Sunday, October 22, 2017

Tugging at the Heart Strings

Every time we are able to deliver gifts, donated by dear friends, family, neighbours, colleagues and fellow travellers, we are again moved by their generosity, love and trust. We also now have a team of Vietnamese who are helpful with translating and guidance.

An event last week was typical of the astonishing teamwork. We attended a meeting at Reaching Out,  at the arts and crafts shop as well as the tea house. Members of USAID and a delegation of the Asia Pacific Subcommittee of the US House Foreign Affairs Committee visited as part of a Southeast Asia fact-finding trip.





As is often the case, the agenda was not exactly clear, but the RO team were ready and welcomed this group of VIP's with their usual aplomb. We had thought that they were simply seeking clarity about the social enterprise model which has been the foundation of RO's success and sustainability...a way for the disabled to learn marketable skills and earn a living in a society where advances on building access for the disabled are limited. But they concentrated instead on how they might influence the Vietnamese government. Although the laws are on the books they are far from being universally implemented. This was a good thing.





Early evening tea was served in the Tea House garden; a peaceful place to answer their questions.As always, time was short, there were too many questions and too many "spokespersons" but I believe that some seeds of awareness were planted in the minds and hearts of this delegation.







Another occasion last week on behalf of TOP, Tours of Peace, Vietnam Veterans tugged at the strings of our hearts. TOP has supported the Quang Nam home for the Aged for many years and it was our pleasure to deliver a good supply of medications to the centre for TOP. With the help of Vu Duc Anh in Saigon, who acquired and shipped the medicine to Hoi An, we delivered two huge cartons of necessary medicines. The Director was delighted.






Once again, our Grandson Sesame was along to help with translation. He has become a staunch supporter of our work and is growing into quite a statesman.






Sesame's presence allows us to have more in-depth conversations with our hosts and we are deepening the relationships that we have with them and the residents of this institution. Here we are getting to know Trung, a very caring young nurse. I also had a nice chat with my friend Huynh pictured above.

We spent time talking about our friend Ut who died last year at age 61 of liver cancer. She was a double amputee, having stepped on a landmine when she was 14 years old. Surprisingly we were invited to go to visit her graveside. This we did this morning, guided by Ut's granddaughter.











Bruce proudly wore his TOP cap as he paid homage to this brave lady. You may remember that during Ut's last painful months we, once again with Anh's help, were able to provide Ut with medicine to make her more comfortable. TOP trip participants loved UT and she, them.






Tuesday, October 10, 2017

Our Eleventh Journey of the Heart

In 11 years the city of Hoi An has grown beyond our wildest imaginings, with new hotels, neighbourhoods, roads, and eateries, springing up all over. Traffic is more frenzied, from haphazard and noisy, to simply crazy. But at her heart, she is the same town of lanterns, fishing boats, ancient buildings and wonderful food. There is evidence of more wealth but surprisingly little development in the way of social services. Poverty has not abated. Farmers, fishers, day labourers and villagers are struggling more than ever. And so we have once again rolled up our sleeves and begun to seek out ways to alleviate some of the pain of that poverty.  We could not do this without the generous funds given to us for our work, by friends, family and neighbours.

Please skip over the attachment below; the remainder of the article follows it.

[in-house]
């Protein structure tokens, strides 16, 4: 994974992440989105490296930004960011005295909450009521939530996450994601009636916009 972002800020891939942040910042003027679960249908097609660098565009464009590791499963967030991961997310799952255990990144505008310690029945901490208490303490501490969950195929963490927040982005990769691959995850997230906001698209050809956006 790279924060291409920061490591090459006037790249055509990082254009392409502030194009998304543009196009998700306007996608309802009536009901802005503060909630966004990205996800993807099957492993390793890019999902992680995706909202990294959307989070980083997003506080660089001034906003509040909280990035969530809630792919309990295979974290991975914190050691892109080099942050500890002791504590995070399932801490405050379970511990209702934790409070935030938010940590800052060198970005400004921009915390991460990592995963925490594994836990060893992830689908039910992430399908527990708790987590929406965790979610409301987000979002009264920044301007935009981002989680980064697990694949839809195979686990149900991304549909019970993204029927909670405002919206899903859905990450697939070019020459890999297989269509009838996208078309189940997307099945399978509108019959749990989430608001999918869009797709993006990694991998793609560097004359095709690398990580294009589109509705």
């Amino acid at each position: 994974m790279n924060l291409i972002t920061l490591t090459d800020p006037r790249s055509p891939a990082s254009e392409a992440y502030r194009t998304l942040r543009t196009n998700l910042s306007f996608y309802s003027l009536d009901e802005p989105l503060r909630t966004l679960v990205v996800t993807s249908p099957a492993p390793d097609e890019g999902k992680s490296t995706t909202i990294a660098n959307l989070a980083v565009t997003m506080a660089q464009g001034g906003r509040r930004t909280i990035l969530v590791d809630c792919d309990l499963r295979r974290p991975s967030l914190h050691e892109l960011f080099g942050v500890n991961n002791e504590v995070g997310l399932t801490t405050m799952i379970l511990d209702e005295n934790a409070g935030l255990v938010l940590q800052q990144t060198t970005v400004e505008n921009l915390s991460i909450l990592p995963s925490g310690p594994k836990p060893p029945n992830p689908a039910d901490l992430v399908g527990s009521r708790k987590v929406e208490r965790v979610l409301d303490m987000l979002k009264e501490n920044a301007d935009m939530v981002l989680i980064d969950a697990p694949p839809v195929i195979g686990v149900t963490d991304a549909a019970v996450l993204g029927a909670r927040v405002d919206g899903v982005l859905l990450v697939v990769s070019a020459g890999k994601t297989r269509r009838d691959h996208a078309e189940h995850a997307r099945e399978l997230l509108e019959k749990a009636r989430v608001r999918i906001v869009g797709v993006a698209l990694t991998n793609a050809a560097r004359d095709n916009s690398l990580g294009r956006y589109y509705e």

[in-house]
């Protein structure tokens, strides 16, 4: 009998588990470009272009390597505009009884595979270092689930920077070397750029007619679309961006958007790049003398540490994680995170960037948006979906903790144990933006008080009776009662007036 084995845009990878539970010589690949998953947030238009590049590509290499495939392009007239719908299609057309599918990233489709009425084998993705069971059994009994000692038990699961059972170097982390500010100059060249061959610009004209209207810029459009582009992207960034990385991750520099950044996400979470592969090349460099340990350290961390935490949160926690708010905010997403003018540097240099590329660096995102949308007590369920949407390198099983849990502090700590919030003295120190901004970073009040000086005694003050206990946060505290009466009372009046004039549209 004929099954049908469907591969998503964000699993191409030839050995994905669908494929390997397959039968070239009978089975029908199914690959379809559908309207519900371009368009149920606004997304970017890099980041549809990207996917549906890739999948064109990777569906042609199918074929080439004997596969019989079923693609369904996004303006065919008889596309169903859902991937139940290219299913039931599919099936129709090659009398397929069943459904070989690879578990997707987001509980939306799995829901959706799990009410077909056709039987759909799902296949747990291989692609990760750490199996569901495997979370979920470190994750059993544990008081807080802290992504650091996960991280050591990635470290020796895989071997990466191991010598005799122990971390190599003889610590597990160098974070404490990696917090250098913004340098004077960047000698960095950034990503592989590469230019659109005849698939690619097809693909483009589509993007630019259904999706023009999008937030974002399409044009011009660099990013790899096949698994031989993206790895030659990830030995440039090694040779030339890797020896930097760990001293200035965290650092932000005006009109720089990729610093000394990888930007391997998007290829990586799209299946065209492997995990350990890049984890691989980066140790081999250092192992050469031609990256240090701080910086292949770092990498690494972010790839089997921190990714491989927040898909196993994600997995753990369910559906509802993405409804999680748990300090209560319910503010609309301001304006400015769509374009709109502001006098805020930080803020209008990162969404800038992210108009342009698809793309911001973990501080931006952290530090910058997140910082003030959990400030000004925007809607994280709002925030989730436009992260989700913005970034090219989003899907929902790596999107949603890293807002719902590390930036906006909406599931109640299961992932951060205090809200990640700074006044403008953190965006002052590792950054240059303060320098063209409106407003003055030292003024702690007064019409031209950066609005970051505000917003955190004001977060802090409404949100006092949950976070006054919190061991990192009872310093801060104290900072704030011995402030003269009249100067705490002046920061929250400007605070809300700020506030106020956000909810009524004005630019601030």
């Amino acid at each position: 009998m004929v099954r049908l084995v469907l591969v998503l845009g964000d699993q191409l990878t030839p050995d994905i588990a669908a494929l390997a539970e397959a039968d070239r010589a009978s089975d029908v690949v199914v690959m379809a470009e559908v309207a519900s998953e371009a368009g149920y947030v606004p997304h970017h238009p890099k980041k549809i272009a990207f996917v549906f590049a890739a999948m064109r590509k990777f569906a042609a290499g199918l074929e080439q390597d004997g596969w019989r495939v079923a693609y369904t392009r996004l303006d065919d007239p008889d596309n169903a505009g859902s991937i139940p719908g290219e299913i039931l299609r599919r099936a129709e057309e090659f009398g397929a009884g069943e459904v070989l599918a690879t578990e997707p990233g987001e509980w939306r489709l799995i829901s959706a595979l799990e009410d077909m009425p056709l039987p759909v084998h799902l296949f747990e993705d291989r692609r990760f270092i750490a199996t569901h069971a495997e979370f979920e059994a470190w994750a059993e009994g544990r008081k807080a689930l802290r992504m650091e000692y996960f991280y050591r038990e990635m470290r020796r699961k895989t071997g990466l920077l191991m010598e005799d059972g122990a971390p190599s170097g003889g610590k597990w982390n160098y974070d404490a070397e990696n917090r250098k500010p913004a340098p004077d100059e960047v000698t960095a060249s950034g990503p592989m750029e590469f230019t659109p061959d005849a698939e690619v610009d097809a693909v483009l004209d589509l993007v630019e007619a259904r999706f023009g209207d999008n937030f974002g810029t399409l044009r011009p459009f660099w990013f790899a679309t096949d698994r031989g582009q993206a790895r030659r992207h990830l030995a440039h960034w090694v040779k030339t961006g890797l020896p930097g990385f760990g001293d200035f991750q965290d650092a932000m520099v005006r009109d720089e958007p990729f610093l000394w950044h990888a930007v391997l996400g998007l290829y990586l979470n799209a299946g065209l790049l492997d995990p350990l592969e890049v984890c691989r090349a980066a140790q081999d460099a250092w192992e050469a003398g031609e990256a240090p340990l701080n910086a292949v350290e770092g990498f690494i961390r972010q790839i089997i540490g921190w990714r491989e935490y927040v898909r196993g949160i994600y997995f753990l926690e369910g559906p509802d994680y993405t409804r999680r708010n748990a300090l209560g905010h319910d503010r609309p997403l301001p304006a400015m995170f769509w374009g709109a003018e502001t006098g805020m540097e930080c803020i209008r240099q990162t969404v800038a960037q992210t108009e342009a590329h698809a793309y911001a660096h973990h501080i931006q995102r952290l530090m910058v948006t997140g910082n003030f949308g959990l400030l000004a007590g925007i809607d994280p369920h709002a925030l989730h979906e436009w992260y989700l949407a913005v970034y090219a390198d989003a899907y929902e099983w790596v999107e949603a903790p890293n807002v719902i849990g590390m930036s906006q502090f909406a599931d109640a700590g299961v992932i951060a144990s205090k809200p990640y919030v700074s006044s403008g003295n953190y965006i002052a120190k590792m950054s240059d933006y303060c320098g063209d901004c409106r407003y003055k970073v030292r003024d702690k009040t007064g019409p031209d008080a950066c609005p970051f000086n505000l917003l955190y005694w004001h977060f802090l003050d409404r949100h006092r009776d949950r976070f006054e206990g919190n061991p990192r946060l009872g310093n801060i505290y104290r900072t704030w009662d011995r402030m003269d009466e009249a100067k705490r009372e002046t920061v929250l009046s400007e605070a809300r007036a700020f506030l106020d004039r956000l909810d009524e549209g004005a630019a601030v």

Our first stop, as always, was to Reaching Out, both the Arts and Crafts Shop and the Tea House. Each enterprise won an Award of Excellence from Trip Advisor for the past year. I was able to order the flags and brought them in my suitcase. Here you see me helping the staff at the Tea House hang their banner. They are all lovely young women and now manage the tea house and serve with silent elegance. Their speech and hearing impairments are no obstacle. I don't know who is more proud of their achievements, me, the management team or they themselves. It was quite a celebration!





Once again we had the distinct privilege of visiting the Kianh Foundation to deliver funds donated by
Salt Springers. The Kianh Foundation is a day school for disabled children. This well run, happy place has made miraculous progress, through therapy and education, enabling these kids to develop to their fullest potential. One young boy, now 10 years old, joined the day program at the age of 3. He could not sit up at that time. As we chatted on the breezeway, he came scooting by with the assistance of a walker, evidence of his determination and the dedication of his therapists. Families are encouraged to follow routines and therapies practiced at the centre.

We count ourselves very lucky to be able to visit, as the Foundation is staunchly protective of the children's privacy and ask that people interested in their work, research their website. www.kianh.org.uk. Because we know the Director personally and work with other organizations dedicated to providing skills training for the disabled, we were invited for a quick visit during their Friday afternoon playtime and order a refreshing beverage at the small cafe run by the older kids.








The Kianh Foundation has the only wheelchair customization capability in the region and is able to adapt wheelchairs to tiny bodies, which can be adjusted as the child grows.